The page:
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Eysenck's Criminal Personality Theories

Updated: Mar 9, 2023



Learning Aims


1. Eysenck’s Criminal Personality Theory and criticisms of the theory including the issue of individual differences.


2. Describe the Criminal Personality Theory Research Study – Heaven (1996): Study into delinquency, extroversion, psychoticism and self-esteem.


3. Re-cap or learn research methods - Questionnaires - Features of doing research and their associated strengths and weaknesses including reliability and validity.


• Open questions

• Closed questions

• Rating scales


4. Re-cap or learn research methods – Correlations - Features of doing research and their associated strengths and weaknesses including reliability and validity. • Use of quantitative data

• Positive, negative and zero correlations Research Methods - Analysing


5. Research: Scatter Diagrams.


Task 1


This is a bigger learning unit that can be completed over a number of weeks if you are studying psychology 2.5 hours a week.


To begin with, I want you to use the resources below to research Eysenck's theories. You will then complete a number of activities and finally create a blog post that explains everything you need to know. Use the software you are most comfortable with Canva and Google Docs are good, free options.


You could use Wordpress to begin to blog your learning. Writing about a topic for an audience really gets you to think more deeply and improve your understanding. A blog is also adaptable so you can continually add, remove and improve it as your understanding and knowledge grow. You can add completed tasks or upload photographs of your completed work. By using tags and categories you can link your learning which will really help you develop a richer understanding and give you a great revision resource.


Watch

OCR GCSE Psychology (9-1) - Criminal - Eysenck's Theory




1.8 Personality and criminal behaviour




The Brain of a Murderer - Are You Good Or Evil? - Horizon - BBC




Take the Eysenck's personality test yourself here.


Task 2

1. Create a key terms blog post or flashcard set for:


central nervous system

reticular activation system

cerebral cortex

dopamine reward system

autonomic nervous system

limbic system

dopaminergic neurons

synaptic transmission

extraversion

neuroticism

psychoticism

criminal personality

conditioning

early socialisation


Keep coming back to these definitions to make sure you remember them.


Task 3


1. Explain why extraversion, neuroticism and psychoticism are likely to cause criminal behaviour.


2. Draw a character map for the typical criminal. Draw the criminal at the centre and label around the outside.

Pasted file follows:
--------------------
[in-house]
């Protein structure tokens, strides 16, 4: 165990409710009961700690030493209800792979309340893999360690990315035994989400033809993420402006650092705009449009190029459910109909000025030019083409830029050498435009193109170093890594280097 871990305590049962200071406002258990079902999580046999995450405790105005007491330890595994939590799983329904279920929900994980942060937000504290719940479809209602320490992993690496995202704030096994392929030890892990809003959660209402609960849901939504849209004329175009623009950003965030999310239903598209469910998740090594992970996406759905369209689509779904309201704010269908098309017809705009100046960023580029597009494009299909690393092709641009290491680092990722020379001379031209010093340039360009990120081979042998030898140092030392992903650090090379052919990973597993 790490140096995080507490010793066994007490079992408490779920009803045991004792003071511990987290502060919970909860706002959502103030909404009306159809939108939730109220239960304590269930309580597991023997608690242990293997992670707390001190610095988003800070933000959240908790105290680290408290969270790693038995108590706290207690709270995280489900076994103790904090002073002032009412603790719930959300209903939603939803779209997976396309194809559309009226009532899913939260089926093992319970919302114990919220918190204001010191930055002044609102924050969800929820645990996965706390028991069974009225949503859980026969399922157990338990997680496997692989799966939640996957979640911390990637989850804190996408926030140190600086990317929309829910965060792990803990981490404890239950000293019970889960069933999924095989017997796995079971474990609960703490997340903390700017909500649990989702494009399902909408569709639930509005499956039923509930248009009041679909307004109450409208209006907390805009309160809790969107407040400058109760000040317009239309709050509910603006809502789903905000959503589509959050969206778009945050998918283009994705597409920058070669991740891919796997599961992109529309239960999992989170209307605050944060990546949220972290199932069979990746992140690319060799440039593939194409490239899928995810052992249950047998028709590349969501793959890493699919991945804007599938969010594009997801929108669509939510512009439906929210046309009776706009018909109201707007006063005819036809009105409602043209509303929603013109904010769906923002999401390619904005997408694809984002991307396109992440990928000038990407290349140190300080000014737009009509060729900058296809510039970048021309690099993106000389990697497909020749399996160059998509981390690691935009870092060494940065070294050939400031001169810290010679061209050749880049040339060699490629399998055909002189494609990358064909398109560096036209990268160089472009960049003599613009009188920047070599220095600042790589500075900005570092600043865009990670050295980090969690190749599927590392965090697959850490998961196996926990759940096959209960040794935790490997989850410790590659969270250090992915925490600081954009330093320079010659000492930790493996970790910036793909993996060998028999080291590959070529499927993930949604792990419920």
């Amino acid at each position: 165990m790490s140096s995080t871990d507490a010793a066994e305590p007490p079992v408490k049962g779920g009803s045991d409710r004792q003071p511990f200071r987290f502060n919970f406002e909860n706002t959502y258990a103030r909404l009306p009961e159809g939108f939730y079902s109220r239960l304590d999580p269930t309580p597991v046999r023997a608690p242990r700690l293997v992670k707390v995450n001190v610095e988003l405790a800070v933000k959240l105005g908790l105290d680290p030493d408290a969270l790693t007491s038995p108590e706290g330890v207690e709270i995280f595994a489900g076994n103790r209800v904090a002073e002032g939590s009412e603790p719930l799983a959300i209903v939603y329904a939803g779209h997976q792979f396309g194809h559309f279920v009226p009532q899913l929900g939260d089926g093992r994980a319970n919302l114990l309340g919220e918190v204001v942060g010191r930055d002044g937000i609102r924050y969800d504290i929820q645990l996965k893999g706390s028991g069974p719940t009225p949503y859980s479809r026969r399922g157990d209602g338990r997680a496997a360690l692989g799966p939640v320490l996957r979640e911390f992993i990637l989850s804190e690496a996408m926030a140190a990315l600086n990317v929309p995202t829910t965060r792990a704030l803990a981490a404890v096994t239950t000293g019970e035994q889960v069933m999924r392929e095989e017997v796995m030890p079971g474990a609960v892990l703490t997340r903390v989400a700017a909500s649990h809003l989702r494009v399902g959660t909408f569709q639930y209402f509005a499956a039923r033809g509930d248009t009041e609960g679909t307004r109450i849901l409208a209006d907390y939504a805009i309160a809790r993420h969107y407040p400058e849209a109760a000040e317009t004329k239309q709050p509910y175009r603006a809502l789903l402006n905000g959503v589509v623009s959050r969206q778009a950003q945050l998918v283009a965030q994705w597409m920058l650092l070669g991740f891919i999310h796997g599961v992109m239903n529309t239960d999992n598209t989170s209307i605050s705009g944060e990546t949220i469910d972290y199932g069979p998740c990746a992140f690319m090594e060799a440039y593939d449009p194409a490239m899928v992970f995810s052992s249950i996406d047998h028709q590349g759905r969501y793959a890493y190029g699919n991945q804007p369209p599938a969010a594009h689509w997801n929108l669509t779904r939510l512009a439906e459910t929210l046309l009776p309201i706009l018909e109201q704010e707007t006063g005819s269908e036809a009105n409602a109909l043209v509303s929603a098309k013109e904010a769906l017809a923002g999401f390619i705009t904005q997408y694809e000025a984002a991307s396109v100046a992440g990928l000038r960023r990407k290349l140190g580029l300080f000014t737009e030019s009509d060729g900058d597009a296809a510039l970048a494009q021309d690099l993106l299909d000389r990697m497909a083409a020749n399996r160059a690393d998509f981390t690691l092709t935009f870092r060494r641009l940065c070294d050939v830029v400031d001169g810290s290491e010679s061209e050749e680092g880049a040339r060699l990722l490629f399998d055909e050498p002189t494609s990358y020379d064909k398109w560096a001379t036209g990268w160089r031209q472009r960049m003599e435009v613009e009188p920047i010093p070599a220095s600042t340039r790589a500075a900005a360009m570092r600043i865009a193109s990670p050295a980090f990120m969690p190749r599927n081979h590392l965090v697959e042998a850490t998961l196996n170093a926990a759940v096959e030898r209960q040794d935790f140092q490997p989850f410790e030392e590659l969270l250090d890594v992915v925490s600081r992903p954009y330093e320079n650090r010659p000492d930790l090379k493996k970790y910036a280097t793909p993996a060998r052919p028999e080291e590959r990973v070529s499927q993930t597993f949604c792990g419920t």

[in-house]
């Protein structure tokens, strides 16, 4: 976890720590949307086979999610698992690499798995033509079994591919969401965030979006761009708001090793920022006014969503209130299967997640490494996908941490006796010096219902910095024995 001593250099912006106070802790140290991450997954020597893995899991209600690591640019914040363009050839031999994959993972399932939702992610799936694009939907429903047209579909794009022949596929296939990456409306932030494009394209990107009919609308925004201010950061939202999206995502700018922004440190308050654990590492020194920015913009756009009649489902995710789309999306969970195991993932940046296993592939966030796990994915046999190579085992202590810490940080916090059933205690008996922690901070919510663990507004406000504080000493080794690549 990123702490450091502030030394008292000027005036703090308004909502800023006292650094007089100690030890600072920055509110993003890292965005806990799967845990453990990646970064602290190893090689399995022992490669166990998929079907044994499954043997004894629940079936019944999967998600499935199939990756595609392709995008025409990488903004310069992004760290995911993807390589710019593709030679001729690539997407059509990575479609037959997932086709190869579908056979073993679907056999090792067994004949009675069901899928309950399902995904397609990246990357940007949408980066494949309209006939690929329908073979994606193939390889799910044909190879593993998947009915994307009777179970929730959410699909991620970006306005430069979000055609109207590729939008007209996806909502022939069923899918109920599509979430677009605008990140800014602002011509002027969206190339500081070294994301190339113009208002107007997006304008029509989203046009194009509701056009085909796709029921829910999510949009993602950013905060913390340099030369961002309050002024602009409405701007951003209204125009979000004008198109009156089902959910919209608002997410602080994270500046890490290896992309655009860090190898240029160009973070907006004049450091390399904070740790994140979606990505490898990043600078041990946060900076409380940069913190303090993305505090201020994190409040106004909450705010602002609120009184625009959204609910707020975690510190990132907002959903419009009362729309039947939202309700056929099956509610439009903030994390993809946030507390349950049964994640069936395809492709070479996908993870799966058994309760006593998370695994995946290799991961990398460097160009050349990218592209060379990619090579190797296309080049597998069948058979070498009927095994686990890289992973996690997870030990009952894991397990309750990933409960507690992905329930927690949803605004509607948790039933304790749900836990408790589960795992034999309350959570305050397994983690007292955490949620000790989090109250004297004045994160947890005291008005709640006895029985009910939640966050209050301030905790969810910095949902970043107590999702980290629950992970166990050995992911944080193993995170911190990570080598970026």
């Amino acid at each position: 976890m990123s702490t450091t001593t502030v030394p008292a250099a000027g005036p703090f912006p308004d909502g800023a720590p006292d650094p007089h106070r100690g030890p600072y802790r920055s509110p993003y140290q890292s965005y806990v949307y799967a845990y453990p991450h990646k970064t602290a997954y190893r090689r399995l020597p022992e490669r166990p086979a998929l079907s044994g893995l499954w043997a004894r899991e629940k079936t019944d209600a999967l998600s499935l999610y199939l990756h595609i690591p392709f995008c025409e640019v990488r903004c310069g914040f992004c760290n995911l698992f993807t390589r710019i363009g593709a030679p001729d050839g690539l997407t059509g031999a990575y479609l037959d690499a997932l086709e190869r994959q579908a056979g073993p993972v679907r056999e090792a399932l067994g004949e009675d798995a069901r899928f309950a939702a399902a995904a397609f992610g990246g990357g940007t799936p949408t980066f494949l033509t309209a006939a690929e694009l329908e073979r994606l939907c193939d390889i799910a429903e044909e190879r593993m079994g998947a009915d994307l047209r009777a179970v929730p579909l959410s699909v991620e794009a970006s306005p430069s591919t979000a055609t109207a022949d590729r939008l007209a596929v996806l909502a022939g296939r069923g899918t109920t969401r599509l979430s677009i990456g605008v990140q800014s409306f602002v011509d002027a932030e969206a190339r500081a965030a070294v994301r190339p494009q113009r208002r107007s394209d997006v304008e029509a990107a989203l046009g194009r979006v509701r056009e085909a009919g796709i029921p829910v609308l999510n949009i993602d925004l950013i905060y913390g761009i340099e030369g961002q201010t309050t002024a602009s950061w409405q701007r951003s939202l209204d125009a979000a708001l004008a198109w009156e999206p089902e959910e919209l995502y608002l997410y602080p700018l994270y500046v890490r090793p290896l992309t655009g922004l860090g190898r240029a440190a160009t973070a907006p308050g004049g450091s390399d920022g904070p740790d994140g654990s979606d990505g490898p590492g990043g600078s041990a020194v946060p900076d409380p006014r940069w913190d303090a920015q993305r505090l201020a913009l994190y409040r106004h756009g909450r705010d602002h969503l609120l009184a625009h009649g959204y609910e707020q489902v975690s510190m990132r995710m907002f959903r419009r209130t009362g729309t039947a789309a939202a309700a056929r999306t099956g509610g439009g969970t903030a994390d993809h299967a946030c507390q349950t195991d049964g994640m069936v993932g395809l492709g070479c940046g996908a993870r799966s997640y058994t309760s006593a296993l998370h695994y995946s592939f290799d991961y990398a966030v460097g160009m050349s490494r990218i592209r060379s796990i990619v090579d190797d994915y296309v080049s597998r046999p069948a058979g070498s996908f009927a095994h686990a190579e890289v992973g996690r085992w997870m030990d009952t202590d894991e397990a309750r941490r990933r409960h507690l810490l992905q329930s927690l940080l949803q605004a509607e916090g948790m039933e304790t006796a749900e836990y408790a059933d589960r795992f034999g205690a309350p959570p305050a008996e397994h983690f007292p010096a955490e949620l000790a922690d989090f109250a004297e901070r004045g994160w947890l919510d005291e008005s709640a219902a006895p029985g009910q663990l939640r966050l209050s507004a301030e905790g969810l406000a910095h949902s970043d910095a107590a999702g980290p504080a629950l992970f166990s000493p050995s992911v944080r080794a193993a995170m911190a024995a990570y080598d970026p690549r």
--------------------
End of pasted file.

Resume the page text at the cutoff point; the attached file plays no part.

3. Draw a map of the brain and nervous system of a serial killer, labelling all the main parts and what role they play.


Task 4


Criticisms of Theory


1. It ignores individual differences and places people into broad categories.


2. It seems unlikely that people with a similar personality type would commit such a wide range of crimes.


3. It is too deterministic, individuals do not have control over their criminal behaviour and so the usefulness of such a theory to preventing crime is low.


4. Some argue that psychoticism does not cause criminal behaviour but is rather a definition of criminal behaviour.


5. Some argue that Eysenck does not put enough emphasis on nurture. Rather than saying neurotic extroverts are difficult to condition it would be better to focus on how we condition them. If conditioned correctly then they do not need to turn to crime.


Examples of Other Student websites






You could use Wordpress to begin to blog your learning. Writing about a topic for an audience really gets you to think more deeply and improve your understanding. A blog is also adaptable so you can continually add, remove and improve it as your understanding and knowledge grow. You can add completed tasks or upload photographs of your completed work. By using tags and categories you can link your learning which will really help you develop a richer understanding and give you a great revision resource.


Task 5

Heaven (1996)


This was a longitudinal, cross-sectional study that used self-reporting questionnaires. If you do not understand any of these terms or find you are struggling to understand the media below go and take a good look at the research section of this course first before you continue.


Watch

OCR GCSE Psychology (9-1) - Criminal - Heaven




Heaven 1996 Mrs Curry




Here is a great PDF you can print out to help you identify the main aspects of the study.


Task 6

Add a section to your blog about Heaven's study. Remember to include:


1. The background and aim of the study.

2. The hypothesis.

3. The method (research design, sample and procedure).

4. The results and findings of the study including a graph.

5. The conclusions of the study.

6. The criticisms of the study.

Here is an example of another student's website.



Task 7

Now is a good time to make sure you have completed the self-report methods unit of the course as both Eysenck and Heaven relied on self-reporting to gather data. If you have already completed it, go back and watch the videos if not go and complete the unit.


Then record, as it applies to Eysenck's theory and the Heaven study, what you have learned about this method for future reference.


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